could be devised in order to select the direction of the dependency. I
would for exemple want to silent the warning for jdk8 from the
backports of Jessie in order to run Jenkins, so it would silent
forward dependencies. One could also want to do it the other way
around. While in need of a specific package, requiring some other not
maintained package, silencing the head of them would silent the
others. Other grouping mechanisms could be devised.

Moreover, I think the silencing configuration should be able to target
some specific revisions or provenance (origin) of the packages.

For example, one package in the main repository could be maintained,
while the one in the backports would not be maintained. Imagining I
would silence the offending package, then later would I find a way to
fall back on the maintained one in the LTS, but forget to remove the
silencing directive. Then again, in ELTS, this previously
maintained-in-lts package, the version from the main distrib, would
not maintained anymore. A warning should definitively pop ups for this
edge case as this is new information about a new deprecation. Versions
and/or origins must then be tracked and selectable when silenced.

An other example would be the handling of distribution upgrading to a
next release. The configurations should be specific to packages
related to the base distribution version, or to be more explicit, to
where they come from (was it from jessie, from jessie-backports, or
from stretch). For exemple silencing of jdk8 in jessie-backports
should not propagate to silencing the eventual warning of not
supporting jdk8 in a future LTS or ELTS of Stretch. This would be a
different situation and this new situation would deserve a new warning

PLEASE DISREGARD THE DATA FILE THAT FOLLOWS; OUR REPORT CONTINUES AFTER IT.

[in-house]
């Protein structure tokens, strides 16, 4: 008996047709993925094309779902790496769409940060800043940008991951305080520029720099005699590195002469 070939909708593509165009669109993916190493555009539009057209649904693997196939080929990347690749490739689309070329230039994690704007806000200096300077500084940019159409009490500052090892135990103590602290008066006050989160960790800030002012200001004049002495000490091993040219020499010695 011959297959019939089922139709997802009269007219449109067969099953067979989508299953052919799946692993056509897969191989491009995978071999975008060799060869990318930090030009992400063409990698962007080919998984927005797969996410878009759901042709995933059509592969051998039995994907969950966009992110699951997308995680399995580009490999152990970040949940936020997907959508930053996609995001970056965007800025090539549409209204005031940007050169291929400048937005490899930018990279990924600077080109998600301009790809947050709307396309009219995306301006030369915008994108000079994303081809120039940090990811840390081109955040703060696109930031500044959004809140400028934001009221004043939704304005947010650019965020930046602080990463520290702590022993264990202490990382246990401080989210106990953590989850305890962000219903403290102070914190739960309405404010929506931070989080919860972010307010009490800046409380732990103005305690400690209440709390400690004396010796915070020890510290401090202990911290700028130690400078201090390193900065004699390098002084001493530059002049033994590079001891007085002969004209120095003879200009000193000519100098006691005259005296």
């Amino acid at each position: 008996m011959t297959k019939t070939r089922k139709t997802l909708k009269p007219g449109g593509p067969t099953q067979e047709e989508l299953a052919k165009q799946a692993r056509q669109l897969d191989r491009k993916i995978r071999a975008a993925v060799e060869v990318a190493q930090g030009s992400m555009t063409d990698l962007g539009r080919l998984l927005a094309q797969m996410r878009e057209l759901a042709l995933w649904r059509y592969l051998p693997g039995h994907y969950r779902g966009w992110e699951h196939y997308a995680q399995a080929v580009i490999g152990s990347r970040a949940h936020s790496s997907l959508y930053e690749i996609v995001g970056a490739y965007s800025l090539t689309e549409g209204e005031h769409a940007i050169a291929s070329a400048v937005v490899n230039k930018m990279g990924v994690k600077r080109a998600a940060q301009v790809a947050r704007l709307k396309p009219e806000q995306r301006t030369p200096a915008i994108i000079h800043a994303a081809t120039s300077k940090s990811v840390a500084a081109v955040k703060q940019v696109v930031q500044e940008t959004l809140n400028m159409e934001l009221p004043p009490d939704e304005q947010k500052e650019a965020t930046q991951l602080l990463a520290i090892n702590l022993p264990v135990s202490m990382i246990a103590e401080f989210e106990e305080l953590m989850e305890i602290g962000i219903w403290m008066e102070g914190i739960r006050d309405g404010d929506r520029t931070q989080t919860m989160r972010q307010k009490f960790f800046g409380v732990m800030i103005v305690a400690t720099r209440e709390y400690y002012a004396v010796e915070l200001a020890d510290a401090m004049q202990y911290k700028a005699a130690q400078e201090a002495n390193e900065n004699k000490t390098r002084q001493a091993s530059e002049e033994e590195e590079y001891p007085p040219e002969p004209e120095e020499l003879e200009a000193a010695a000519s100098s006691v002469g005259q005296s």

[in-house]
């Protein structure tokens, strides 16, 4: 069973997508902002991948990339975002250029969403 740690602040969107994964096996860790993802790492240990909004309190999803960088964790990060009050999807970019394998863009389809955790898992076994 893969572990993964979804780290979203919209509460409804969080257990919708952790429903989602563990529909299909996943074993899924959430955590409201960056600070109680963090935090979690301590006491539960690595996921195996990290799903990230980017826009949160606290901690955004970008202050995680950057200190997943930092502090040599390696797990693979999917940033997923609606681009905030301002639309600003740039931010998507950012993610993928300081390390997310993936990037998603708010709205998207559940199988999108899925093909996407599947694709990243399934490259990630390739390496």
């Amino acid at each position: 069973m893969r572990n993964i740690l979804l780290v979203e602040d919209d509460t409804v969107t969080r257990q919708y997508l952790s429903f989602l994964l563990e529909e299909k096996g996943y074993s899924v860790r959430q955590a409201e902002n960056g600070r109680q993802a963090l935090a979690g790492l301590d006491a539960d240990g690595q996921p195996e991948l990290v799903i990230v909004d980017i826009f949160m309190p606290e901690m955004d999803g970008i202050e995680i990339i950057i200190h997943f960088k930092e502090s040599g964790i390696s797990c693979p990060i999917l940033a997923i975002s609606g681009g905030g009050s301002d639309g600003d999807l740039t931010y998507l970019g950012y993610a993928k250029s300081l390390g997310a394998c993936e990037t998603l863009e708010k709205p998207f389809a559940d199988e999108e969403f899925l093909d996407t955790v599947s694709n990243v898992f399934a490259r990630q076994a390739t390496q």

by its on.

To silent warning on packages, this would thus be advisable to use a
tuple with some of the codename of the distribution and/or the origin
where the package comes from (ie. backports), then the package
identifier and perhaps the version number of the package.

Of course, all this need a lot more thoughts to put in it. This is
just a first scratch of the problem.

Le mer. 3 avr. 2019 à 09:54, Jan Ingvoldstad
<jan-debian-lts-2014@oyet.no> a écrit :
>   c 3) when requesting installation of unsupported packages, provide a
> warning

I would also personally add

  c 4) when invoking the package manager, warn (ofr the ones not being
silenced) for each package being unsupported or for each announcement
about a configured repository.

In some way, while in LTS or ELTS, one package could suddenly leave
the scope of the supported packages. I think it would be nice that a
simple apt-get update would advise me that package XYZ, the one I
event didn't remember about, will soon turn (or has already turned)
unsupported at a specific date.

With that being well defined, would incur more forward freedom on how
to handle the different repositories, like which might be disabled,
decommissioned, introduced and the like. This decisions could even be
taken after the freeze and the release of the version. It could even
be taken while in LTS to announce the not initially envisioned ELTS,
for example. Or to set up dedicated repository for LTS in order to
mark a sharp transition between the standard maintenance of the
oldstable and the LTS phase. And all this could be
improved/reorganized while in the life-cycle of the distribution
without incurring a single error message to sysadmins who at least
periodically updates their instance of their installation procedures.

Then, with a design agreed by the community and being developed for
the futures versions of Debian, would then come the opportunity to see
what can be done in this sight with the already settled in stone
versions of Debian.

Of course, this would takes years to see this come live, but I think
this could definitively worth it. Time will pass anyway. Bulleyes and
Bookworm will eventually became the stable version of Debian and then
jump in oldstable and then in LTS. I would be nice by then to have a
clear and crisp solution to handle this use cases.